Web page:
Donor stuffs $1,000 bill into Salvation Army kettle in W. Va.
MORGANTOWN, W.Va. - Salvation Army Major Richard Hathorn knew when and where it would happen, but he still doesn't know who slipped the $1,000 bill into one of the charity's Christmas kettles.
Each Christmas since 1978, someone has covertly stuffed one of the big bills into a kettle in this northern West Virginia university city.
This year, Hathorn says, the donor alerted the Salvation Army that the tradition would continue with a deposit between 1 and 3 p.m. Saturday at the Wal-Mart at University Town Center.
During the appointed period, Hathorn carefully scanned the faces of people dropping money into the kettle, but he didn't spot anyone with a bill bearing the likeness of President Grover Cleveland.
He found it later, wrapped inside a $1 bill.
Coin worth more than $1,000 given to bell ringer
PENSACOLA, Fla. - A platinum coin estimated to be worth more than $1,000 couldn't fit in a Salvation Army kettle, so the donor handed it over to the bell ringer.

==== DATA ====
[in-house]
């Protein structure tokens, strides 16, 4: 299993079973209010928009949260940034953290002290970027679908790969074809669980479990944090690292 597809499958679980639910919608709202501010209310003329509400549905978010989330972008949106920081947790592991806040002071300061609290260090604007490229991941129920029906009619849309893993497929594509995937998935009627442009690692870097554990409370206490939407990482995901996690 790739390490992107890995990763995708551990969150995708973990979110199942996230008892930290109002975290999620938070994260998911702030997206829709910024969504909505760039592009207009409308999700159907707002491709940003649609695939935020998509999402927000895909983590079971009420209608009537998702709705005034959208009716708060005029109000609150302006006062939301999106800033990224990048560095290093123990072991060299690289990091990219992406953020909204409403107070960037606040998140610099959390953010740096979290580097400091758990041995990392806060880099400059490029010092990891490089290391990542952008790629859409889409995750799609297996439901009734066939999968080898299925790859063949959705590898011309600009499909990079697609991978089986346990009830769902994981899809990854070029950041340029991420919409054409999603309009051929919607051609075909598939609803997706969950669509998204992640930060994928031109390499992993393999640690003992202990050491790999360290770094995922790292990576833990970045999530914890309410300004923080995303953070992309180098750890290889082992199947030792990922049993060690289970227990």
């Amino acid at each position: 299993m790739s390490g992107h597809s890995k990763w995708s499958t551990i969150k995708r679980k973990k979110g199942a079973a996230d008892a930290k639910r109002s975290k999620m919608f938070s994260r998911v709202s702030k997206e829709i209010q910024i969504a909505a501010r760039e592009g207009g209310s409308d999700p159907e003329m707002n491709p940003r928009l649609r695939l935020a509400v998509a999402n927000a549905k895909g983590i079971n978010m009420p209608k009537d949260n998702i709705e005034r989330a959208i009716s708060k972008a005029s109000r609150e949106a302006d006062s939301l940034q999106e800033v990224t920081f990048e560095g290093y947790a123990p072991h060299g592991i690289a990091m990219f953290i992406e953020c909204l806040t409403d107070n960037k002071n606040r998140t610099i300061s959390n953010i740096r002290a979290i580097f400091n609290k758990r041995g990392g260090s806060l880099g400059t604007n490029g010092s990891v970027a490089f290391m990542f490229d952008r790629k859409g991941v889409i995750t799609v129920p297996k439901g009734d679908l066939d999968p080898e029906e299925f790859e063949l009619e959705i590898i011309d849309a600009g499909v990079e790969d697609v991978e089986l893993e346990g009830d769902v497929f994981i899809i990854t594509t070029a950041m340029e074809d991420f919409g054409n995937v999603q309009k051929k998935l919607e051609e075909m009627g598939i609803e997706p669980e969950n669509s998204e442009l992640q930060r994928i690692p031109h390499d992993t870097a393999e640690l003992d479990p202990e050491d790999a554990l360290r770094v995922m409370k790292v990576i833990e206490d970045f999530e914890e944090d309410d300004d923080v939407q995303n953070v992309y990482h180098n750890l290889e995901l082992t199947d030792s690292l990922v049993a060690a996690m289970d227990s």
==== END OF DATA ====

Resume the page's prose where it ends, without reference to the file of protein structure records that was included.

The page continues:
An unidentified person donated the coin Friday outside a Belk department store.
'The man who donated the coin tried to put it in the kettle, but it wouldn't fit,' Salvation Army spokeswoman Yvonne Warthen said. 'So he just handed it to the bell ringer. It just shows how honest our bell ringers are.'
The coin's face value is $100, but the Salvation Army had it appraised, and initial estimates put its value at about $1,300. The coin is from 2006 and is stamped with an image of the Statue of Liberty.
Archdiocese turns to online collection baskets
CINCINNATI - No cash for the collection basket at church? No problem.
The Roman Catholic Archdiocese of Cincinnati has made online giving an option for its 230 parishes and 110 parochial and diocesan schools in its 19-county region.
'It's a way to make things a little easier for people and for them to be a little more regular in their giving to the church,' Archbishop Daniel Pilarczyk said.
The new way, he said, won't replace the old: the collection basket during Mass.
With the online donation option, the diocese joined a growing group of churches nationwide that are using technology and the Internet to make weekly giving easier.
Churches say high-tech donations are a response to changes in society, with fewer people carrying cash and using credit and ATM cards and the Internet to make transactions.
- From wire reports